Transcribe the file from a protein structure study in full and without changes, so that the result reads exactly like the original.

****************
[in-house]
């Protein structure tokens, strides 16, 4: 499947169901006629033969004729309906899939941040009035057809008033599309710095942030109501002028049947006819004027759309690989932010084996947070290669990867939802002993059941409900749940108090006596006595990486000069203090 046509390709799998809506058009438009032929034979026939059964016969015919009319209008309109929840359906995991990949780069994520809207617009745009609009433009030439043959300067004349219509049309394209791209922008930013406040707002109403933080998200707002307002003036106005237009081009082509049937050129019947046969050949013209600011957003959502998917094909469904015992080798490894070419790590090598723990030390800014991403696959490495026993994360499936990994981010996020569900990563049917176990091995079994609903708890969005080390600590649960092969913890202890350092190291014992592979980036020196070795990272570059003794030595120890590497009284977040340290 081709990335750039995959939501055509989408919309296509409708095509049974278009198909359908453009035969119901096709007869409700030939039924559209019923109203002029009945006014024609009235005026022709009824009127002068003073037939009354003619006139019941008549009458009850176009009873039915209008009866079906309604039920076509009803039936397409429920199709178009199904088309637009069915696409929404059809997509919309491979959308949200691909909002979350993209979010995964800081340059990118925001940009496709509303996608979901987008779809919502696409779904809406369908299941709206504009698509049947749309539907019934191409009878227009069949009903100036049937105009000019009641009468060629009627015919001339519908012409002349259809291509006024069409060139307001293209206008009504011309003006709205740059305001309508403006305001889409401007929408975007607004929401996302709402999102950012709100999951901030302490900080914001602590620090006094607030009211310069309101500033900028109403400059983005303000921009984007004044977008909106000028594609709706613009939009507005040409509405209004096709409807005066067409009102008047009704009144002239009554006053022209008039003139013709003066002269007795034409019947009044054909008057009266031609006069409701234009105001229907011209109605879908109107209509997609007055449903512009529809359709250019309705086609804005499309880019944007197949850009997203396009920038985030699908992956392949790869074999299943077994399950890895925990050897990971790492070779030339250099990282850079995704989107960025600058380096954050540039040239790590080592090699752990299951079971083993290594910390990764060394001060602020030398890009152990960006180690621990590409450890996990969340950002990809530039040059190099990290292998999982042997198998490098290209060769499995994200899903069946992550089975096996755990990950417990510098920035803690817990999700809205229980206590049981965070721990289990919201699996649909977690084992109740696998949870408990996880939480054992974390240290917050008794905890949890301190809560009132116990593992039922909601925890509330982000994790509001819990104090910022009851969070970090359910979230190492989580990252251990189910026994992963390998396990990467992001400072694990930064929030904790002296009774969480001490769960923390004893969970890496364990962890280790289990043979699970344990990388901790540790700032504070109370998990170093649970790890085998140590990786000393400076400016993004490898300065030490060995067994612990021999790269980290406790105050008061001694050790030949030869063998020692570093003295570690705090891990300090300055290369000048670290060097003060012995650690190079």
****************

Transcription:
[in-house]
């Protein structure tokens, strides 16, 4: 499947169901006629033969004729309906899939941040009035057809008033599309710095942030109501002028049947006819004027759309690989932010084996947070290669990867939802002993059941409900749940108090006596006595990486000069203090 046509390709799998809506058009438009032929034979026939059964016969015919009319209008309109929840359906995991990949780069994520809207617009745009609009433009030439043959300067004349219509049309394209791209922008930013406040707002109403933080998200707002307002003036106005237009081009082509049937050129019947046969050949013209600011957003959502998917094909469904015992080798490894070419790590090598723990030390800014991403696959490495026993994360499936990994981010996020569900990563049917176990091995079994609903708890969005080390600590649960092969913890202890350092190291014992592979980036020196070795990272570059003794030595120890590497009284977040340290 081709990335750039995959939501055509989408919309296509409708095509049974278009198909359908453009035969119901096709007869409700030939039924559209019923109203002029009945006014024609009235005026022709009824009127002068003073037939009354003619006139019941008549009458009850176009009873039915209008009866079906309604039920076509009803039936397409429920199709178009199904088309637009069915696409929404059809997509919309491979959308949200691909909002979350993209979010995964800081340059990118925001940009496709509303996608979901987008779809919502696409779904809406369908299941709206504009698509049947749309539907019934191409009878227009069949009903100036049937105009000019009641009468060629009627015919001339519908012409002349259809291509006024069409060139307001293209206008009504011309003006709205740059305001309508403006305001889409401007929408975007607004929401996302709402999102950012709100999951901030302490900080914001602590620090006094607030009211310069309101500033900028109403400059983005303000921009984007004044977008909106000028594609709706613009939009507005040409509405209004096709409807005066067409009102008047009704009144002239009554006053022209008039003139013709003066002269007795034409019947009044054909008057009266031609006069409701234009105001229907011209109605879908109107209509997609007055449903512009529809359709250019309705086609804005499309880019944007197949850009997203396009920038985030699908992956392949790869074999299943077994399950890895925990050897990971790492070779030339250099990282850079995704989107960025600058380096954050540039040239790590080592090699752990299951079971083993290594910390990764060394001060602020030398890009152990960006180690621990590409450890996990969340950002990809530039040059190099990290292998999982042997198998490098290209060769499995994200899903069946992550089975096996755990990950417990510098920035803690817990999700809205229980206590049981965070721990289990919201699996649909977690084992109740696998949870408990996880939480054992974390240290917050008794905890949890301190809560009132116990593992039922909601925890509330982000994790509001819990104090910022009851969070970090359910979230190492989580990252251990189910026994992963390998396990990467992001400072694990930064929030904790002296009774969480001490769960923390004893969970890496364990962890280790289990043979699970344990990388901790540790700032504070109370998990170093649970790890085998140590990786000393400076400016993004490898300065030490060995067994612990021999790269980290406790105050008061001694050790030949030869063998020692570093003295570690705090891990300090300055290369000048670290060097003060012995650690190079």